There is a considerable amount of evidence on the control and censorship of social media in China. On top of this there has long been suspected that there is a system of astroturfing, or the posting of large numbers of comments from fake accounts to direct online conversation. In China people hired to make these comments have been referred to as the 50c party, making reference to the amount they are supposedly paid for each of these comments. The 50c group strongly argue with and debate against those who criticize the government, its leaders, and their policies.
Gary King, Jennifer Pan and Margaret Roberts took advantage of a leak of email from the Internet Propaganda Office of Zhanggong to look for evidence supporting this widely-held view. Analysing the information from this leak was difficult due to the size and variety of data formats. They do plan to make easily accessible forms of the data available for follow up studies. They were able to identify emails that contained the text of 50c party posts, and build a set of 43,797 posts that could be linked to particular persons. This enabled them to more accurately determine the source of these posts. 99.3% of the posts were coming from one of 200 governmental agencies in the Zhanggong district. Those making the posts do not appear to have been paid anything at all for making the posts, but they do work for the government and consequently could be incentivised to do so by their workplace. The posts were also far from random, being focused into bursts suggesting a coordinated effort. No evidence was found to suggest that these were being generated by bots.
The types of post suggest that the intention is to distract with unrelated ‘cheerleading’ posts rather than argumentative posts. There was no taunting of foreign countries or argumentative praise or criticism type content found in the sampled posts.
They followed up this research by surveying the persons predicted to be part of the 50c party. Due to the sensitive nature of questions like this they were carefully designed so that they were more likely to be responded to sincerely. About 60% of the predicted group admitted to be party of the 50c party. This was roughly the same as the number that admitted rom the known 50c party members and far greater than a random sample. This government effort creates nearly 450 million posts a year. After this research was conducted, part of the results leaked to the press and the Chinese government posted a response to the findings. Interestingly rather than denying the effort they chose to justify their program of ‘public opinion guidance’.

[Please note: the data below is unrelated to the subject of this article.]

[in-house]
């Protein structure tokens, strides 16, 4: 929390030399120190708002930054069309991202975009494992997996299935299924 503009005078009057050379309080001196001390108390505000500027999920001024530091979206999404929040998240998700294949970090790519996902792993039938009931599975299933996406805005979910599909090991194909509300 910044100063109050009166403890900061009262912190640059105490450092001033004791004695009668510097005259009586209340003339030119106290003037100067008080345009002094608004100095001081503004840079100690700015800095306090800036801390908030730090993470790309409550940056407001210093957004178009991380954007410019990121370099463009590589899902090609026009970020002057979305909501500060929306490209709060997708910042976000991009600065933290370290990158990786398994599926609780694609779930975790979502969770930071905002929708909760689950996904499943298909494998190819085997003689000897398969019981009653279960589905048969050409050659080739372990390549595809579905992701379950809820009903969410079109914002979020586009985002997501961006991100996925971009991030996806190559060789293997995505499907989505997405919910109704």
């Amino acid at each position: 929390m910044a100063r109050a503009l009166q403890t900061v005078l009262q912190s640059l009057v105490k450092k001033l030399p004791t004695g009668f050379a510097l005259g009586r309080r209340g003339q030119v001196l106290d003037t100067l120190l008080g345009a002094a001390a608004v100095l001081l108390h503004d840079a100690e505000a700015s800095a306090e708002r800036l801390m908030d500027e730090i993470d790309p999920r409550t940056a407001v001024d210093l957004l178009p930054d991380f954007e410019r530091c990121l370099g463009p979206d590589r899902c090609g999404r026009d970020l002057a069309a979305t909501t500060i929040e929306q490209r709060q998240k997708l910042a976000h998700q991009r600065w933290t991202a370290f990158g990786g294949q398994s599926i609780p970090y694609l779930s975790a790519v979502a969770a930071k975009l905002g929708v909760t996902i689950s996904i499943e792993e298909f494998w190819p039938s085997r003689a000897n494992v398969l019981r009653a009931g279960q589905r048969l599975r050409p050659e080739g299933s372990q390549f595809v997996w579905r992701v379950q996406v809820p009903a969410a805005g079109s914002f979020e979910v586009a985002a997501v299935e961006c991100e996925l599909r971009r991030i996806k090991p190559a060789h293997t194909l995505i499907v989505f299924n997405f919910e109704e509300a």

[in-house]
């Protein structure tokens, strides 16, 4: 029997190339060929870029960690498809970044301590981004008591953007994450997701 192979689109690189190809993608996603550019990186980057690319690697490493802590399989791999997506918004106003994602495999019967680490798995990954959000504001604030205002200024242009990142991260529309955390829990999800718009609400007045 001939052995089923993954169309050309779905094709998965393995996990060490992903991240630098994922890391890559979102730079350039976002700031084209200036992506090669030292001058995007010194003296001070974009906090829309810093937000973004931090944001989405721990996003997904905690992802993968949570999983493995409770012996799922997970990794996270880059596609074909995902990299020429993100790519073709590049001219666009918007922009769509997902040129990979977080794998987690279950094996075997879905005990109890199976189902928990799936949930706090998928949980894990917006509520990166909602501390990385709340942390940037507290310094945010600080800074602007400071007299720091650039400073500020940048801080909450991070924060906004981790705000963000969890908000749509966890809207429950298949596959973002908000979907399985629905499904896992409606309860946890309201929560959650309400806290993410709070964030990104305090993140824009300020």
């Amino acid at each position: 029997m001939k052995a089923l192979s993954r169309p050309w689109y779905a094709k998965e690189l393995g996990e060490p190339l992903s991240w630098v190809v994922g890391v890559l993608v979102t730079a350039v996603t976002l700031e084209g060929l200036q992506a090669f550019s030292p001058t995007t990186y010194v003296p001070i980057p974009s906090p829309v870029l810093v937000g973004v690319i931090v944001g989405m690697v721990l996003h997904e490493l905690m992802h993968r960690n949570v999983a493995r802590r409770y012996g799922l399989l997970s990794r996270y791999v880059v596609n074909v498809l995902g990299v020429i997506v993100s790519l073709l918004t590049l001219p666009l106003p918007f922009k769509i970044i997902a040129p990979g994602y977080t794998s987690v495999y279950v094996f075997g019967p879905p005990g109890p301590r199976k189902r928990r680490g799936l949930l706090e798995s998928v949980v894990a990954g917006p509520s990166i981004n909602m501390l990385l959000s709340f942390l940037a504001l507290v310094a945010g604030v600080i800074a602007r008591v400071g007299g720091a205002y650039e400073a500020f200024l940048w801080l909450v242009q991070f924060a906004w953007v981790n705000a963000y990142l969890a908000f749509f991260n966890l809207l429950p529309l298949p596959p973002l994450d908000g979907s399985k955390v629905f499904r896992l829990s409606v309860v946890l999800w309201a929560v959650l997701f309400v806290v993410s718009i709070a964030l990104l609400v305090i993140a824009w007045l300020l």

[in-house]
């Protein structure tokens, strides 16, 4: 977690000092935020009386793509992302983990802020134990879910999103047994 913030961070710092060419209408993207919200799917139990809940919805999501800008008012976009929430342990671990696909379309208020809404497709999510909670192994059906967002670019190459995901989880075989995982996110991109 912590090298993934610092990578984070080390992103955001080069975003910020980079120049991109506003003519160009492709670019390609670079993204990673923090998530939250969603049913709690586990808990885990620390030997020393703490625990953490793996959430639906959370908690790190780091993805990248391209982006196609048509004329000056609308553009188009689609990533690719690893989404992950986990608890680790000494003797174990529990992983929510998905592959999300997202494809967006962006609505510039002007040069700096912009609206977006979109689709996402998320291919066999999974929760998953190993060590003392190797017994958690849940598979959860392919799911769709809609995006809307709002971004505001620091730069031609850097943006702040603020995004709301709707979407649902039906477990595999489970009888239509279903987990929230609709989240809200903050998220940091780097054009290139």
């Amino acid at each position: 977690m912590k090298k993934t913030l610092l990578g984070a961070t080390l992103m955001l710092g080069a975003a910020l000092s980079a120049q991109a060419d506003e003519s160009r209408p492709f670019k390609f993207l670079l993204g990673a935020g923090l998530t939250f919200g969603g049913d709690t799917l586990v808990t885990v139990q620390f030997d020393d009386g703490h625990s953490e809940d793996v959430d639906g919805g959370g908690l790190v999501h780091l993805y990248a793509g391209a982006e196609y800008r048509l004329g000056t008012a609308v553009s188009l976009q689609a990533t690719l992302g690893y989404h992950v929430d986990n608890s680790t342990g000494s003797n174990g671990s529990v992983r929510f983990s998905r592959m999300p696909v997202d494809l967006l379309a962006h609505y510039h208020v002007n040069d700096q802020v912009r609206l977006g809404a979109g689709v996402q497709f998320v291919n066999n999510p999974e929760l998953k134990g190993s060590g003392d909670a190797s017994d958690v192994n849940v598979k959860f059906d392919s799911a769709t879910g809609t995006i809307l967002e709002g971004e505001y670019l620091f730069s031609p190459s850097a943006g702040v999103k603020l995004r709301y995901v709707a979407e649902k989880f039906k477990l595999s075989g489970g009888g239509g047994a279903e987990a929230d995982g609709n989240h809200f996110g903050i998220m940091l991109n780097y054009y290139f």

This paints an interesting picture of how information control is implemented in China. Rather than a system of directly engaging ‘negative’ information, controversial issues are avoided and discussions are stopped but actively distracting and censoring. Distraction is a clever method of controlling information by putting an end to the discussion rather than prolonging it by engaging in an argument.
This research provides some interesting insight into the machine of social media control in place in China. Further, the paper itself is very approachable and worth a read if you have interest in this issue or the subject of managing information flows at a large scale.
King, G., Pan, J., & Roberts, M. E. (2017). How the Chinese government fabricates social media posts for strategic distraction, not engaged argument. American Political Science Review, 111(3), 484-501.
Pre-Published Version online